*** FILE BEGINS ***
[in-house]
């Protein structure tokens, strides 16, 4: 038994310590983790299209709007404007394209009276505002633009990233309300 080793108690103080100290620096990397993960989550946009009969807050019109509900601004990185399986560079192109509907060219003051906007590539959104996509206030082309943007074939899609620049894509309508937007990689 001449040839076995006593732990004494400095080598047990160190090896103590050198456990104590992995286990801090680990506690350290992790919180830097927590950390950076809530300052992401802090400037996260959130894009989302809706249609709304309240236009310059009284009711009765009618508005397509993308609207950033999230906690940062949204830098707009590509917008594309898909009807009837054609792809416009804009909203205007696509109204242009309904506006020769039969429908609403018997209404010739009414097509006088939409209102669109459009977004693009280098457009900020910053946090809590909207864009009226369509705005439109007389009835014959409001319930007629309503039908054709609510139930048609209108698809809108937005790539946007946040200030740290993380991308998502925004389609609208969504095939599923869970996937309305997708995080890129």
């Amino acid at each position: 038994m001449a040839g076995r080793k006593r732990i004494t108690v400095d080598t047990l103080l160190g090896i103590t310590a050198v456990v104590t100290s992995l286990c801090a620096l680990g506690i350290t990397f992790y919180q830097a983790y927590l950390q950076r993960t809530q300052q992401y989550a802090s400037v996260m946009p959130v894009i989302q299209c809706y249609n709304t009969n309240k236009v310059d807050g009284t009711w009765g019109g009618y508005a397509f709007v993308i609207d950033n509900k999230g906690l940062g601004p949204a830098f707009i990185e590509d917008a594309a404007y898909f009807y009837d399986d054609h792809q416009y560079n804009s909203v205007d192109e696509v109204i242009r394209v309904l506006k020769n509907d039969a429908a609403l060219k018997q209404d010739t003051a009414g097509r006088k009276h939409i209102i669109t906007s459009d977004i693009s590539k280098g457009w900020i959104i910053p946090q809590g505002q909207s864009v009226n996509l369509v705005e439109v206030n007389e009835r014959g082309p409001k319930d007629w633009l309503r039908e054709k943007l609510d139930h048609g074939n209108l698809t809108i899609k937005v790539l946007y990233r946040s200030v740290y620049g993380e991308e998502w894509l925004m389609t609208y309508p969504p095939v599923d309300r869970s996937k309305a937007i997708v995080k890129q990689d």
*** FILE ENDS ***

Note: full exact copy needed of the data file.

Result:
[in-house]
């Protein structure tokens, strides 16, 4: 038994310590983790299209709007404007394209009276505002633009990233309300 080793108690103080100290620096990397993960989550946009009969807050019109509900601004990185399986560079192109509907060219003051906007590539959104996509206030082309943007074939899609620049894509309508937007990689 001449040839076995006593732990004494400095080598047990160190090896103590050198456990104590992995286990801090680990506690350290992790919180830097927590950390950076809530300052992401802090400037996260959130894009989302809706249609709304309240236009310059009284009711009765009618508005397509993308609207950033999230906690940062949204830098707009590509917008594309898909009807009837054609792809416009804009909203205007696509109204242009309904506006020769039969429908609403018997209404010739009414097509006088939409209102669109459009977004693009280098457009900020910053946090809590909207864009009226369509705005439109007389009835014959409001319930007629309503039908054709609510139930048609209108698809809108937005790539946007946040200030740290993380991308998502925004389609609208969504095939599923869970996937309305997708995080890129």
């Amino acid at each position: 038994m001449a040839g076995r080793k006593r732990i004494t108690v400095d080598t047990l103080l160190g090896i103590t310590a050198v456990v104590t100290s992995l286990c801090a620096l680990g506690i350290t990397f992790y919180q830097a983790y927590l950390q950076r993960t809530q300052q992401y989550a802090s400037v996260m946009p959130v894009i989302q299209c809706y249609n709304t009969n309240k236009v310059d807050g009284t009711w009765g019109g009618y508005a397509f709007v993308i609207d950033n509900k999230g906690l940062g601004p949204a830098f707009i990185e590509d917008a594309a404007y898909f009807y009837d399986d054609h792809q416009y560079n804009s909203v205007d192109e696509v109204i242009r394209v309904l506006k020769n509907d039969a429908a609403l060219k018997q209404d010739t003051a009414g097509r006088k009276h939409i209102i669109t906007s459009d977004i693009s590539k280098g457009w900020i959104i910053p946090q809590g505002q909207s864009v009226n996509l369509v705005e439109v206030n007389e009835r014959g082309p409001k319930d007629w633009l309503r039908e054709k943007l609510d139930h048609g074939n209108l698809t809108i899609k937005v790539l946007y990233r946040s200030v740290y620049g993380e991308e998502w894509l925004m389609t609208y309508p969504p095939v599923d309300r869970s996937k309305a937007i997708v995080k890129q990689d």